Music Journalist David Stubbs has a new book exploring why when the audience for modern art is huge, that for new music is tiny. The BBC, has an article about this with an interview with the author and some sound samples.
Elliot Carter, American Composer, turns 100 Born in 1908, Carter's life is a virtual biography of twentieth century music. He attended the US premiere of Stravinsky's The Rite of Spring and studied with Nadia Boulanger in Paris. Perhaps a slow developer, Carter didn't write his first opera until he was over the age of 90. He turns 100 tomorrow, December 11th. [more inside]
The Song of the Earth -- New Yorker music critic Alex Ross writes on composer John Luther Adams, who has created an installation work at the Museum of the North in Fairbanks, Alaska in which geologic, astronomical, and meteorologic data are converted, in real time, into "a shimmering synthesized carillon." For a tiny hint of the experience, you can watch this Youtube video Hear more about the work from Living on Earth.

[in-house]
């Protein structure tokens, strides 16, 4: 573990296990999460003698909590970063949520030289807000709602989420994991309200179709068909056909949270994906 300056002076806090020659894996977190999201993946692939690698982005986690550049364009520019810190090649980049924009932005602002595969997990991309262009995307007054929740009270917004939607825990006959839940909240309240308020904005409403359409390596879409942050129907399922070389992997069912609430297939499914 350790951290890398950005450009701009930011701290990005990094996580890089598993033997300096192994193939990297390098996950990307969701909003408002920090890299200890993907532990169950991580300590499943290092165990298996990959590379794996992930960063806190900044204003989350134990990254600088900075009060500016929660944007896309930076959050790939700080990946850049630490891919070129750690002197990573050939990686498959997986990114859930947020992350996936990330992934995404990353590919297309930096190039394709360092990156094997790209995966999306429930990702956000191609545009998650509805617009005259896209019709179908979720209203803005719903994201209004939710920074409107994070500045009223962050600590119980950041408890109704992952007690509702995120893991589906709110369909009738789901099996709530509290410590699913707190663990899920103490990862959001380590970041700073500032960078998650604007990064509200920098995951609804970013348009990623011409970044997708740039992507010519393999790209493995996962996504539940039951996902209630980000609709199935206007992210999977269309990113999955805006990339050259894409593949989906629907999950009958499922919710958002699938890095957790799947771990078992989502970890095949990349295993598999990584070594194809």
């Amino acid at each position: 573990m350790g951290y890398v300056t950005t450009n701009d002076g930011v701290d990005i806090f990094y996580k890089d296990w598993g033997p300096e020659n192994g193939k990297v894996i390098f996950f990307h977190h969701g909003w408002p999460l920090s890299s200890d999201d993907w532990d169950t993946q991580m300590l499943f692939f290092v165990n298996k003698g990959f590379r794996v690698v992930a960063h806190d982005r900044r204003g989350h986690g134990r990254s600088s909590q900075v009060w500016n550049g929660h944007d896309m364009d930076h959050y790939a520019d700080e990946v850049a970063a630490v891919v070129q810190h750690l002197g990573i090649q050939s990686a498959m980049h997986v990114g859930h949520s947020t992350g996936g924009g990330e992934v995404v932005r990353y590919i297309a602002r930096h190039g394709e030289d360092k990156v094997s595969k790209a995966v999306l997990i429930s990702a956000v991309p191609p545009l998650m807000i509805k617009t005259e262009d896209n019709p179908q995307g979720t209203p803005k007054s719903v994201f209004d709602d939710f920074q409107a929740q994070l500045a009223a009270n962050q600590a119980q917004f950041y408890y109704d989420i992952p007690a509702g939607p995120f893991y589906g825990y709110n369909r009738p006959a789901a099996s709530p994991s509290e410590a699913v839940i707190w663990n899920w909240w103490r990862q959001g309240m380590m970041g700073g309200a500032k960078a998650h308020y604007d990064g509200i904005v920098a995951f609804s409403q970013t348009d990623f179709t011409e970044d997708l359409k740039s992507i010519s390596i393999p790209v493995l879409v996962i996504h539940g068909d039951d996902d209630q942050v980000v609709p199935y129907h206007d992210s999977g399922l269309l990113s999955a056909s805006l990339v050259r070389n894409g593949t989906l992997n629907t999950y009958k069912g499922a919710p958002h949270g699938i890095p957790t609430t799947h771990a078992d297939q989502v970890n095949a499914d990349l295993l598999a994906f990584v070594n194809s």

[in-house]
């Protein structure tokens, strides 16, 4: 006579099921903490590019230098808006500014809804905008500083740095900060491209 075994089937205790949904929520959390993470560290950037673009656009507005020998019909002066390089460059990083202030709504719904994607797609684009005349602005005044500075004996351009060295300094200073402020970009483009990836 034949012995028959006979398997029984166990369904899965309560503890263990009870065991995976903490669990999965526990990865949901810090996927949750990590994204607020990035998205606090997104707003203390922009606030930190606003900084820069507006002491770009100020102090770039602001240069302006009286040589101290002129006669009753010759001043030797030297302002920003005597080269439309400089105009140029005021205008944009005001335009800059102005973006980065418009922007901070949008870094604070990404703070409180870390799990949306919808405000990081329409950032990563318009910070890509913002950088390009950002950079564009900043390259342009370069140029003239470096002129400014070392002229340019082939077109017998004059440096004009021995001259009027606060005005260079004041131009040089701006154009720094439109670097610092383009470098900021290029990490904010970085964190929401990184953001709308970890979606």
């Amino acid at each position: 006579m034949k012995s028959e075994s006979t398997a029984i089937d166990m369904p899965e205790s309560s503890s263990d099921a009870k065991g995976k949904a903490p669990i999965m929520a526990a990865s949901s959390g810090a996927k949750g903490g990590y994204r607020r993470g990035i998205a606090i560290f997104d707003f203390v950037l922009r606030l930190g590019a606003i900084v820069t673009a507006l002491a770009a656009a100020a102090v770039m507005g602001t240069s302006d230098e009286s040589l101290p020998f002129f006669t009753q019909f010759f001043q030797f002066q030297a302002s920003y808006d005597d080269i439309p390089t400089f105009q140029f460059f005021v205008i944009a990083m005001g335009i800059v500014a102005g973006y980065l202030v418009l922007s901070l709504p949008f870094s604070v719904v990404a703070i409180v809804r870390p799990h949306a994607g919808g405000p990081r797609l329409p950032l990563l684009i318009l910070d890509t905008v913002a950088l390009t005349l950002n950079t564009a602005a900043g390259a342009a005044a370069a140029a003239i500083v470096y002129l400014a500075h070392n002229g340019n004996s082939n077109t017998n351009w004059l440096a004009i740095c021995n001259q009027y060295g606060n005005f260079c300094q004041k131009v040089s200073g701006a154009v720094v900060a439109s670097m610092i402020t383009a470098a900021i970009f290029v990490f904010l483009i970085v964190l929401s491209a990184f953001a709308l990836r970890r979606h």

Philip Glass, Late Twentieth-Century Music And Your PC, Sort Of... Andante's Carte Blanche is a new multimedia magazine dedicated to contemporary music. Its first guest-editor is Philip Glass and he's assembled an interestingly unscholarly, offbeat and pleasantly accessible issue. At least for those of us who generally pay contemporary music (too) little attention. I wonder why this is, as it's invariably challenging or enlightening when we do. Who knows? Perhaps Carte Blanche may convince some of us pop-obsessed philistines to change our ways... [ Composer John Adams, writer Susan Sontag, choreographer Mark Morris and British director Jonathan Miller will follow in what promises to be an unmissable online proposition.]